Jemz kissed Mama's cheek. "Some things never change. Speaking of supper, I hope it's soon. The smell alone makes me almost weep for not having been back for so long."

"It'll be ready as soon as Pel sets the table."

Pel didn't need to be told twice. Before she had finished the sentence, he'd already dashed into the kitchen for the plates and forks.


Pel, Mama, and Jemz sat around the fire in the cottage's main room, each with a full belly. Pel kept glancing at Jemz, hoping the Talespinner would start a story, but it was Mama who broke the silence.

"Jemz, I've been patient long enough. You have a few questions to answer."

A smile crossed Jemz's face. "What sort of questions could you possibly mean, m'lady?"

"Well, for one thing, I haven't seen you in over ten years. You didn't come for either Pel's birth or Ritchart's funeral." Jemz opened his mouth to answer, but Mama stopped him. "Let me finish. Today you show up out of the blue, and you look different. I didn't want to be rude earlier, but you look 20 or 30 years older than you should."

Jemz cocked an eyebrow. "Are you finished now?"

"Answer those and we'll see."

"My age is the easy question. I'm still the same age as you, but my appearance was altered in an adventure I undertook a few years back. An unholy wizard zapped me with an aging spell, and though I found a wizard of the good sort to reverse it, he wasn't as powerful as his evil counterpart. He restored my age, but not my appearance. Therefore, I'll look like this for the next few decades until my actual age catches up."

"What kind of adventure?" Pel blurted out.

"Oh, my boy, many wonderful adventures." Jemz paused and glanced over at Mama. "But those will have to wait a few moments longer. I don't believe your mother will allow me to delay her questions any longer."

"Where were you, Jemz?" Mama asked.

"I sincerely apologize for not attending Pel's birth. An adventure, of course. I figured you'd forgive me on that. But missing Ritchart's funeral was inexcusable. I know it, and I guess that's why I avoided you for so long."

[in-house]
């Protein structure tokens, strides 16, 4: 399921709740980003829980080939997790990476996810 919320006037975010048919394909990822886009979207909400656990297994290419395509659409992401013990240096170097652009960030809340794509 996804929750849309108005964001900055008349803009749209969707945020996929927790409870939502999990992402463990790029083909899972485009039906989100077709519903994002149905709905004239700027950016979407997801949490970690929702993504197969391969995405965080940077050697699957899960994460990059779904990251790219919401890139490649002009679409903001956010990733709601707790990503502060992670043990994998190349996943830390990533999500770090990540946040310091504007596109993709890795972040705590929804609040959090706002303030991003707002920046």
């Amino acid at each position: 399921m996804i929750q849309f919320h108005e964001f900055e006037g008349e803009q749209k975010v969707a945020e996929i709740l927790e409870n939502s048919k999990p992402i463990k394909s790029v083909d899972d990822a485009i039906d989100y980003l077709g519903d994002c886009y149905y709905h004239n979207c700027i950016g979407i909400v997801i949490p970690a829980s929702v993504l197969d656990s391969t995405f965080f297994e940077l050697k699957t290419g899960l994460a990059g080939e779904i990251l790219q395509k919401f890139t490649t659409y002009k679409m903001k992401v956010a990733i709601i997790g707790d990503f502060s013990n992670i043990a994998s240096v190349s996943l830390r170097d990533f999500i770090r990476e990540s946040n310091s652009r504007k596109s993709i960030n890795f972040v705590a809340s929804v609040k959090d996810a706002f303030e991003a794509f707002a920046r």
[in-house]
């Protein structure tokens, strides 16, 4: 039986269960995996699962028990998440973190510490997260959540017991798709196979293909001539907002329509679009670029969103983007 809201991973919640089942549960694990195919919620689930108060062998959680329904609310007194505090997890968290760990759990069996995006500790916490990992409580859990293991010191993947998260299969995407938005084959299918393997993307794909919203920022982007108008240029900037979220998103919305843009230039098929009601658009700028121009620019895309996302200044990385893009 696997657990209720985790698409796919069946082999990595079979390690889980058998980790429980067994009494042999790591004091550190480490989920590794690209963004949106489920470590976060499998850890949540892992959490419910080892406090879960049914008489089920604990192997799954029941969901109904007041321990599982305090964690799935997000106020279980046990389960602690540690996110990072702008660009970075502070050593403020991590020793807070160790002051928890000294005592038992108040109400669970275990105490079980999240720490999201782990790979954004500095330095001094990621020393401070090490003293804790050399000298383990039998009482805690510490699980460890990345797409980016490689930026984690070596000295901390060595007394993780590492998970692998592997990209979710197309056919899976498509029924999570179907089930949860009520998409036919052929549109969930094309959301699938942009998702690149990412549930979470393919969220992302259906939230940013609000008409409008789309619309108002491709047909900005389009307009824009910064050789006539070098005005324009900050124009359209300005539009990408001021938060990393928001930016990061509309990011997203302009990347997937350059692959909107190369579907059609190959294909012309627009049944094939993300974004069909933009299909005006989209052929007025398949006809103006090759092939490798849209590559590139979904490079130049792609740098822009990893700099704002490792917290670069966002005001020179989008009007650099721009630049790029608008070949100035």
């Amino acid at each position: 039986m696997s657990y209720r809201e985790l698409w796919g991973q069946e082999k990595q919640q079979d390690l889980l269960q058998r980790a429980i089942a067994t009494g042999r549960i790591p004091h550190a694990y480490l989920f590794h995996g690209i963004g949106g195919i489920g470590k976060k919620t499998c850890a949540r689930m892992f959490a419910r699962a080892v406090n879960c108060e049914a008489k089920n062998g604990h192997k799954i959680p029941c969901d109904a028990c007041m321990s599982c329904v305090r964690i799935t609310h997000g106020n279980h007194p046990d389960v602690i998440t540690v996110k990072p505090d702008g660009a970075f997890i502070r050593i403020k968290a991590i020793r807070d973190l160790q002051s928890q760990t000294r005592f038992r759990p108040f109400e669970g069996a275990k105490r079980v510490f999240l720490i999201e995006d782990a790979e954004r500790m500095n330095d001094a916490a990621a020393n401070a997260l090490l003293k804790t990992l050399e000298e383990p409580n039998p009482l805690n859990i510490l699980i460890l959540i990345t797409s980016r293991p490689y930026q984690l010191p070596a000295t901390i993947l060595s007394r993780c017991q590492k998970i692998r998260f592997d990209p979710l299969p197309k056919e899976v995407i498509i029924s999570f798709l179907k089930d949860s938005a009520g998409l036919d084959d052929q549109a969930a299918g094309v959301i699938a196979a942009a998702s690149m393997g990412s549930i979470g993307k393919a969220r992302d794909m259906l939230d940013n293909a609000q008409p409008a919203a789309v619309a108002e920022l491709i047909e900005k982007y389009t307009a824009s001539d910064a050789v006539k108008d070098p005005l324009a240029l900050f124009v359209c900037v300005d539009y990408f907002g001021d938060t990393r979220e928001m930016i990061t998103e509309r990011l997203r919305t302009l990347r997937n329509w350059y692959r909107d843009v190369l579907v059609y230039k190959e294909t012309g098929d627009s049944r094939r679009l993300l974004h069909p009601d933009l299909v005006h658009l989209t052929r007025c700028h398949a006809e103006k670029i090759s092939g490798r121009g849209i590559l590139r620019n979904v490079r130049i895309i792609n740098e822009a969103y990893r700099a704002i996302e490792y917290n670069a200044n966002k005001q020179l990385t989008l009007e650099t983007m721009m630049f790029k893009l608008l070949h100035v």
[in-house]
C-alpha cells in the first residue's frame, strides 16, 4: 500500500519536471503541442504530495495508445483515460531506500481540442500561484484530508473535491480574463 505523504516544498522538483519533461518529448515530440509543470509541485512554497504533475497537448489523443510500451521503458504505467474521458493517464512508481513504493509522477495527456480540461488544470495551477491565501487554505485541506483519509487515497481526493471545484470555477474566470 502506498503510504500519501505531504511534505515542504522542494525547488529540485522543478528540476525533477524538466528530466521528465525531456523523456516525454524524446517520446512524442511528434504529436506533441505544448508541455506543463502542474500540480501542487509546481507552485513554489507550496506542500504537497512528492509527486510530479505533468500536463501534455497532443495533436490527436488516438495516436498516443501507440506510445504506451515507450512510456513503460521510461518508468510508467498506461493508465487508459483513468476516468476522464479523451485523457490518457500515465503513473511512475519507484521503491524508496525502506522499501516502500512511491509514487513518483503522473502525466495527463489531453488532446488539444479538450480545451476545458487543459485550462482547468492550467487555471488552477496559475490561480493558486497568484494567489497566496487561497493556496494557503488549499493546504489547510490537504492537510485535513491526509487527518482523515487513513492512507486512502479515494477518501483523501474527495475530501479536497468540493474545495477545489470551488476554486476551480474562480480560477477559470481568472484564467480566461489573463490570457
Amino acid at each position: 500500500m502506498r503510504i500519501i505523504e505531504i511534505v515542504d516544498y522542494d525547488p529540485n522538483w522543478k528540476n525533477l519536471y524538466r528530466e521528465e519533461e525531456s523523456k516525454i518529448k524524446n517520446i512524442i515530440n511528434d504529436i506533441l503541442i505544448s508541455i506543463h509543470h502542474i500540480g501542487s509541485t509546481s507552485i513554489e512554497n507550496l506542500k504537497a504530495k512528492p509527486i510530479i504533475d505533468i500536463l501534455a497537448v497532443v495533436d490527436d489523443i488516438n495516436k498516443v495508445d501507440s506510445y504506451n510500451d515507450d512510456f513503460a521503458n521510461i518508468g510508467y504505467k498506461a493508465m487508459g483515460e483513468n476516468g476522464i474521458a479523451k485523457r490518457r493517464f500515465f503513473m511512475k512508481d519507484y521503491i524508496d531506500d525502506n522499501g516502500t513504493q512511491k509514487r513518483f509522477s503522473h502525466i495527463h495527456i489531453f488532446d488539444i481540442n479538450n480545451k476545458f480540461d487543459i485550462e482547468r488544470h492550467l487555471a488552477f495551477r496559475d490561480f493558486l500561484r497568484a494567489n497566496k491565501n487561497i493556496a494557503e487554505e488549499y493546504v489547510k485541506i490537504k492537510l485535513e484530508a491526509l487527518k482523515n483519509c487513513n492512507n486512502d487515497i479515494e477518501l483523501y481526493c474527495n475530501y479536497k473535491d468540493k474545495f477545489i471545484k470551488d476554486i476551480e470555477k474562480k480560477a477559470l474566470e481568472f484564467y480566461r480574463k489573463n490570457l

"But ten years, Jemz. I didn't even know if you were still alive. You could have at least given word with another Talespinner. You can't imagine how many nights I mourned for you. At least I had closure with Ritchart."

Jemz just stared into the fire. Pel wanted to scream at his mother. They had a real Traveling Talespinner in their very own home, and she was lecturing him so much he probably wouldn't even give them a verse or two.

"Why now, Jemz?" Mama asked.

The bard turned towards Pel. "What is the name of your town, boy?"

"Trumbant, sir."

"And what does that mean?"

"The Village of the Dragons," Pel said.

Jemz turned back to Mama. "Precisely."

"Oh, Jemz, there are no dragons. It's just an ancient word the town fathers took a shine to."

"No, Marcet, you're wrong. Not only have dragons lived in this area since the beginning of time, but there is one near now."

Pel's eyes went wide. No. This had to be just the beginning of one of his tales.

Mama shook her head. "If that were true, I'd have heard something in the marketplace."

"No, Marcet. This one doesn't want to be discovered. Not yet, anyway. That's why I'm here. The prophecies tell of one who will uncover the truth of the great serpent in the Village of the Dragons."

Mama rolled her eyes. "And what prophecies might these be?"

"There is a wizard far to the north who is world-renowned for his powers of divination. A few of my companions accompanied me." He reached over and tousled Pel's hair. "Learned a lot up there, I did. I'll be sure to share those stories sometime soon."

"What about this dragon?" Pel said. He didn't want to sound so eager, but he couldn't help it.

"No, Pel," Mama said. "You've been up late enough. We need to be in the marketplace early tomorrow. Say goodnight to Jemz."

Pel mumbled good night and moped off towards bed. Why did Mama always have to be so serious and uptight?

"Tell you what, Pel," Jemz said. "Hop into bed and I'll give you a bedtime tale." Pel perked up right away and sprinted the rest of the way.

Jemz didn't disappoint. He treated Pel to a tale about unicorns and dragons and an evil wizard. Pel hung on every word, and when the story was over he felt so wound up he didn't think he'd ever fall asleep. But as soon as his head hit the pillow, he knew nothing until morning.


The next morning, the marketplace had more gossip than commerce. After an all-night session, the city council had announced there was a dragon on the loose in the countryside. People were remarkably calm, which Mama took to mean no one really believed them. Pel didn't know what to think. His mother assured him it was all a big hoax, but both Jemz and the city council claimed it to be true.

"Doesn't look like we'll sell anything today," Mama said. "But don't worry. As soon as this nonsense blows over, everything will be back to normal."

"But what if it isn't nonsense, Mama?"